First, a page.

A bit of a “non-article” appeared in The Telegraph once whereby the BBC was being criticised for only opening certain training programmes to aspiring journalists from ethnic minority backgrounds.

Interestingly enough, the Tory-graph never picked up on the fact that the BBC also opens certain programmes to other particular minorities, such as the Extend Scheme which is designed purely for individuals who identify as disabled.

Regardless, diversity has recently become a buzzword in the public sphere but although many are aware of the lack of it, few do anything to change it.

A survey released yesterday from London-based executive search firm, Green Park, revealed that out of the 63 institutional investors polled, 56% believed that the ethnic diversity of company boards would be of increasing importance in the next five years but a mere 6% said that they thought this was an important element of decision making at the moment.


Quotas, or the notion of having someone prioritised for a role due to their minority background, has always been controversial yet more and more of such schemes are opening up to address the inequality which exists in Britain’s workplaces, particularly in public sectors such as politics and media whereby the individuals involved are meant to be a reflection of the society which we currently live in.

Many of the opportunities which have been open to me in the past, personally, have purely been through quota schemes, such as a political shadowing scheme only open to individuals from ethnic minority backgrounds as well as the aforementioned journalism programme which was criticised in The Telegraph.

In fact, it was Reeta Chakrabarti, the well-reputed, six-figure-sum-earning BBC journalist who told me tales of when her male counterparts told her that as one of the first women of colour to be in front of the camera as a newsreader, she had only gotten her role “to fill a quota” when I had the opportunity to meet her as a teenager, through a quota.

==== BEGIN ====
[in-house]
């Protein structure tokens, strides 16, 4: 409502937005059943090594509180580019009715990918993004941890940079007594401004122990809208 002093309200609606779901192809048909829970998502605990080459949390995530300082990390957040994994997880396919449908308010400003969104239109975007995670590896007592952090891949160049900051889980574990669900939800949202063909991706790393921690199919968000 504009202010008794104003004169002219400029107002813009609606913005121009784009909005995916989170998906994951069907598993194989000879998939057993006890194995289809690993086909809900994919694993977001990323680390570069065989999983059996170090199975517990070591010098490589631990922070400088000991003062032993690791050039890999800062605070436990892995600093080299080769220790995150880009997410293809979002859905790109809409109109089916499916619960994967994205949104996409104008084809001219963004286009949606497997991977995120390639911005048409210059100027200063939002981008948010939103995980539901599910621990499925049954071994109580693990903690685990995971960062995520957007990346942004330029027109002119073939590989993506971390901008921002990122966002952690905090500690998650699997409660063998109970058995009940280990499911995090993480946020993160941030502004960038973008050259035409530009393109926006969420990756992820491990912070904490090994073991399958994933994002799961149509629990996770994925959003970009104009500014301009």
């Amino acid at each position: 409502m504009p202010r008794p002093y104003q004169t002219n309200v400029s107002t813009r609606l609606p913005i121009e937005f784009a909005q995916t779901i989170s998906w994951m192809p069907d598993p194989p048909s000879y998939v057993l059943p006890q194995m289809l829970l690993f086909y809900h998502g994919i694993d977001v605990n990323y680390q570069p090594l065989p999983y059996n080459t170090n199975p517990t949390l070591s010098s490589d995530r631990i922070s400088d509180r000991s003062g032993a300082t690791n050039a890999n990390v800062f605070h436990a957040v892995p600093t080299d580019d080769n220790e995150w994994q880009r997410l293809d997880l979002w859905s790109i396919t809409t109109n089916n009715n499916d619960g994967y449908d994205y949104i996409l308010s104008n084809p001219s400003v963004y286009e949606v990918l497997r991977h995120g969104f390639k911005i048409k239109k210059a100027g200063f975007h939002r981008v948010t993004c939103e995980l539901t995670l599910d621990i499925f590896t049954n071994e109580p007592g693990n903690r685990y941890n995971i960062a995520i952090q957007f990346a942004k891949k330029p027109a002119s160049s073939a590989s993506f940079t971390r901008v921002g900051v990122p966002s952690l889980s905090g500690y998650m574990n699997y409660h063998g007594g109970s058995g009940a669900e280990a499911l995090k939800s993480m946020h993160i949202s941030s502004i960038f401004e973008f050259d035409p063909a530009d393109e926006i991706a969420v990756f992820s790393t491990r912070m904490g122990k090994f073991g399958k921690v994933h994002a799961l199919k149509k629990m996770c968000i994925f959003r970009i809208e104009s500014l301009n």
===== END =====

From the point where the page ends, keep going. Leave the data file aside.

Furthermore, the research carried out by Green Park also discovered that over half of the poll’s respondents said companies wanted to avoid positive discrimination by hiring to fill quotas rather than recruiting the best talent.

The issue with this is that yes, some journalists may indeed be people of colour who are hired through a quota scheme, however they are usually already an aspiring journalist who had the skills, qualities, experience and talent to become successful but couldn’t due to the barriers which they face as a result of their ethnicity, almost a universal truth for everyone from ethnic minority backgrounds.

It is a point of institutional racism whereby there are already pre-conceived prejudices against ethnic minority individuals, beginning from the name on the application form to whether the candidate wears a turban to their job interview, whether they are conscious or not.

Therefore to have workplaces which are reflective of the society in which we live, positive discrimination will remain necessary until this can be eradicated and therefore we need quotas until there is no need for quotas.